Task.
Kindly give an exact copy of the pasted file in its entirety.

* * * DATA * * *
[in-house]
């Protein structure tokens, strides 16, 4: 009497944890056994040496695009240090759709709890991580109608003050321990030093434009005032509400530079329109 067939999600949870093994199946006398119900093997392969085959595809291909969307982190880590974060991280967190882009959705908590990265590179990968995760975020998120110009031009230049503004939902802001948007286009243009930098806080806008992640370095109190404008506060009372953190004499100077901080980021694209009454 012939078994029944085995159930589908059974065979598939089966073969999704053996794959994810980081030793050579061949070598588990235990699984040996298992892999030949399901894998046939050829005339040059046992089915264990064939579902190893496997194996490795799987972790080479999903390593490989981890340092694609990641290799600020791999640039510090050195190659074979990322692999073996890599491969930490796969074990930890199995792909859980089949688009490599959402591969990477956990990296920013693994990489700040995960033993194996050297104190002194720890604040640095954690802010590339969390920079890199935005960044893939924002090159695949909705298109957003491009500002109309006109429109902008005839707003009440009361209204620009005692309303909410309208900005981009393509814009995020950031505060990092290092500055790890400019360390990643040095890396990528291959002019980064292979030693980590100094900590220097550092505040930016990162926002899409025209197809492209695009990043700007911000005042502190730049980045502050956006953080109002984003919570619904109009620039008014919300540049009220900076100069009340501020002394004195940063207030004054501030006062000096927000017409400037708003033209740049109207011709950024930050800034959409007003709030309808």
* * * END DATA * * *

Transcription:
[in-house]
């Protein structure tokens, strides 16, 4: 009497944890056994040496695009240090759709709890991580109608003050321990030093434009005032509400530079329109 067939999600949870093994199946006398119900093997392969085959595809291909969307982190880590974060991280967190882009959705908590990265590179990968995760975020998120110009031009230049503004939902802001948007286009243009930098806080806008992640370095109190404008506060009372953190004499100077901080980021694209009454 012939078994029944085995159930589908059974065979598939089966073969999704053996794959994810980081030793050579061949070598588990235990699984040996298992892999030949399901894998046939050829005339040059046992089915264990064939579902190893496997194996490795799987972790080479999903390593490989981890340092694609990641290799600020791999640039510090050195190659074979990322692999073996890599491969930490796969074990930890199995792909859980089949688009490599959402591969990477956990990296920013693994990489700040995960033993194996050297104190002194720890604040640095954690802010590339969390920079890199935005960044893939924002090159695949909705298109957003491009500002109309006109429109902008005839707003009440009361209204620009005692309303909410309208900005981009393509814009995020950031505060990092290092500055790890400019360390990643040095890396990528291959002019980064292979030693980590100094900590220097550092505040930016990162926002899409025209197809492209695009990043700007911000005042502190730049980045502050956006953080109002984003919570619904109009620039008014919300540049009220900076100069009340501020002394004195940063207030004054501030006062000096927000017409400037708003033209740049109207011709950024930050800034959409007003709030309808």